Android Phone Tips
|Android Phone Tips|
You cannot compare the iPad to any other tablet. I occasionally ask Android phone users about the media — photos, music, video, et al — on their phone. Unlike a cellphone, a tablet PC is like an empty room. Likewise the tablet. Android has left its tablet users in a desert. iTunes is the WalMart for tablets — an easy complete one-stop shop to furnish an iPad.
Until Google creates an iTunes-like desktop client, not only will Android tablets fail to successfully compete with iPad, but the two can't even be compared, regardless of their specifications. Then there's the BlackBerry PlayBook, reportedly due April 10. It doesn't matter if playbook's interface is more or less intuitive than iPad. PlayBook cannot be compared to iPad because few if anyone will walk into an electronics store to make that choice.
A BlackBerry user not tied to a BlackBerry enterprise server might consider a PlayBook purchase. An Android phone user will gravitate either toward a Android tablet or an iPad, not to a smartphone OS he or she has already rejected for their phone (even though the BlackBerry PlayBook QNX OS bears little resemblance to the BlackBerry OS on the handsets). No Mac user would consider a PlayBook. Apples to Non-Apples Comparisons.
With its Zune desktop software, Windows Phone 7 tablets, if and when, may prove to be Apple's biggest competitor. But Microsoft's Zune software and Windows Phone 7 phones don't play well with Macs. iPads work wonderfully with Windows, which means a Windows user might consider either a Windows Phone 7 tablet, if and when, but no Mac PC owner can even consider a Windows Phone 7 tablet.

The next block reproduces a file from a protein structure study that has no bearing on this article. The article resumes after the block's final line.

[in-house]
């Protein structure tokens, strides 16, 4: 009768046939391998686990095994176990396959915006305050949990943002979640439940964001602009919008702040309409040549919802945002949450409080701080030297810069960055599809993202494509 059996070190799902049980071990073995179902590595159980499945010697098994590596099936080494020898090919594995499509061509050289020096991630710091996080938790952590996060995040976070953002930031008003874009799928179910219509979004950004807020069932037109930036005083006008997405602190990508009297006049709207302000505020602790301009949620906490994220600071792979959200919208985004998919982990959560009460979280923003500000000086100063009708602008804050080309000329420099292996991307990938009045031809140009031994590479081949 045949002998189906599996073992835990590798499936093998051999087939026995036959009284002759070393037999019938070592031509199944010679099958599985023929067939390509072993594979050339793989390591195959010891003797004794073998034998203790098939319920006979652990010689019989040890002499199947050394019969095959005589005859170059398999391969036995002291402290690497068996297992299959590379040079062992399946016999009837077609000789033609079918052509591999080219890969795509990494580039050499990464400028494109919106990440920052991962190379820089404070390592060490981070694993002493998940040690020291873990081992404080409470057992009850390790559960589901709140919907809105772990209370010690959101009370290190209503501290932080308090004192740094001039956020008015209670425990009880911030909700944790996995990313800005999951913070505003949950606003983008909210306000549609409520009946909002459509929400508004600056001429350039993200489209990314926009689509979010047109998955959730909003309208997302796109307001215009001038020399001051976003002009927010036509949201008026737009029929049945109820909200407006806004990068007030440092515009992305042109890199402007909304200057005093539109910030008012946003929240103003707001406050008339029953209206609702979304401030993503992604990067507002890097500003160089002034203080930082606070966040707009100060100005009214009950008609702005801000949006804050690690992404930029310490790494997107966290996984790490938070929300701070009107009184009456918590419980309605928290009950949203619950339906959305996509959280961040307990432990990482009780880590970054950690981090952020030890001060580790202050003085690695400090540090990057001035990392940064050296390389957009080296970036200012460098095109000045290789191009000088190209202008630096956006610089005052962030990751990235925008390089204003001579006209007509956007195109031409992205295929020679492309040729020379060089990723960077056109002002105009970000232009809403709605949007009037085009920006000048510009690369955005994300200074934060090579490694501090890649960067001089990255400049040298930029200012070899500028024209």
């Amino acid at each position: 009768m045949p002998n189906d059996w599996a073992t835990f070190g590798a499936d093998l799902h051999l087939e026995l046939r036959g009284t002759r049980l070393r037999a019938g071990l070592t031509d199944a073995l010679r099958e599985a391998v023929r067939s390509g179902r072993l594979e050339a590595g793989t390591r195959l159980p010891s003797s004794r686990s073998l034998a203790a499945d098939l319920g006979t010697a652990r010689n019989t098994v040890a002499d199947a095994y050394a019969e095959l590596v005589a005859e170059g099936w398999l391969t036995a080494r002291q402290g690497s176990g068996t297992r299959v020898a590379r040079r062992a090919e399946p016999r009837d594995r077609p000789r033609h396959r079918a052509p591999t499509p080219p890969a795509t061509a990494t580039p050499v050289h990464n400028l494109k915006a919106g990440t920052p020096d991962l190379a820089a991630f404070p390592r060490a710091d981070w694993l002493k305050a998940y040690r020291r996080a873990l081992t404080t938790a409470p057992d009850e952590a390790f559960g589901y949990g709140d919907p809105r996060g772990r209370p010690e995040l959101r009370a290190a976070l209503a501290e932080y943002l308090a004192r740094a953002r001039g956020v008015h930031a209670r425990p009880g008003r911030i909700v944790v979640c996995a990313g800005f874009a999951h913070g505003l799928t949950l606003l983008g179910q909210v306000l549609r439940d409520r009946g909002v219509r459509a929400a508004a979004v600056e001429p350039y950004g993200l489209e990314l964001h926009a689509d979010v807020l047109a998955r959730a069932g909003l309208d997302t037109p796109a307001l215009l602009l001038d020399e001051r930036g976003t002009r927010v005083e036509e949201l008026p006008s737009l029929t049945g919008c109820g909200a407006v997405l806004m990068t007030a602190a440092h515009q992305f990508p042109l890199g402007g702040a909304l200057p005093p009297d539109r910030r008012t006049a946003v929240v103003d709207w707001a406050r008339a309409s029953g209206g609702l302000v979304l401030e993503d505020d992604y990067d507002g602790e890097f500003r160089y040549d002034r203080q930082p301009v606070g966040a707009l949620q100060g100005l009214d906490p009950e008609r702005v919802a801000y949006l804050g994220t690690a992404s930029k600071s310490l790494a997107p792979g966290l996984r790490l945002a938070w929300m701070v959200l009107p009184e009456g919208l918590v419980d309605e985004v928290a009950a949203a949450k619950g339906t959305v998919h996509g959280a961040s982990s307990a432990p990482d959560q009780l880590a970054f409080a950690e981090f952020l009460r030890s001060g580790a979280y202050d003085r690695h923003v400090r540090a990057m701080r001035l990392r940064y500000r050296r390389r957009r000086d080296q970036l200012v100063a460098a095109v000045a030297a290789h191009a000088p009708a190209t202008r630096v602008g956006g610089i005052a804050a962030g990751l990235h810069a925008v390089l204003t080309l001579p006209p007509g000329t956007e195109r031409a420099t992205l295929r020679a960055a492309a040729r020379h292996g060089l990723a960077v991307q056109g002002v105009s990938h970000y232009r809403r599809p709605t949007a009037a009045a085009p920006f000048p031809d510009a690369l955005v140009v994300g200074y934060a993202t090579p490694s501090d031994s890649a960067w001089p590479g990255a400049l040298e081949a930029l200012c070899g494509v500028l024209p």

So you can't compare Android tablets to iPad's because there's no Android desktop client. You can't compare the BlackBerry PlayBook to iPad because they're each aimed at completely different installed technology markets. You can't compare Windows Phone 7 tablets, if and when, to iPads because they lack universal compatibility. In other words, you can't compare iPad to any other tablets.
Apple announced the iPad 1.1, the long-awaited successor to its magical tablet. The iPad 1.1 is very similar to the original iPad (which I’ll call the “iPad 1”), except that it’s available in white. It has a dual-core processor (Apple says 2x faster), a better graphics chip (Apple says 9x faster), and more memory. Apple calls this device the iPad 2. However, it’s a minor incremental upgrade, and should really have been called iPad 1.1 or maybe iPad 1.5. Offering the iPad 1.1 now offers Apple several benefits.
It keeps the iPad in the news. • It addresses the single biggest area where Android devices had a clear advantage: cameras. It lets Apple integrate a Verizon-compatible CDMA radio system without reworking the old hardware. That said, let’s turn our thoughts to Android tablets, which will be helped significantly by the newly released Android 3 “Honeycomb.”
Apple’s tight control over its own hardware makes it easy to know that a tablet-oriented iOS application will run on every iPad device, with only rare backward-compatible limitations. The developer, Toktumi, says, “Voice quality is a known issue on HTC EVO 4G (Sprint) phones.” Have some other Android device? Many iPad customers are perfectly contented with the beautifully designed, carefully integrated hardware packages that Apple presents.
Android represents the diametric opposite. Android is getting a lot of attention because it offers unfettered creativity and competitive differentiation. Apple currently remains on track to win 70% of the tablet market this year with its next-gen iPad 2. However, one analyst believes Android-based tablets will triumph over the iPad in the long-term.
"[This projection is due to Android's] broader support from OEMs and carriers, [as well as] expected budget-priced Android tablets from Asia. "Abramsky also emphasized that several Android tablet markers would undoubtedly exit the market along the way. At the end of the day, the tablet market will be owned by Apple and Google."
By. Android Phone Tips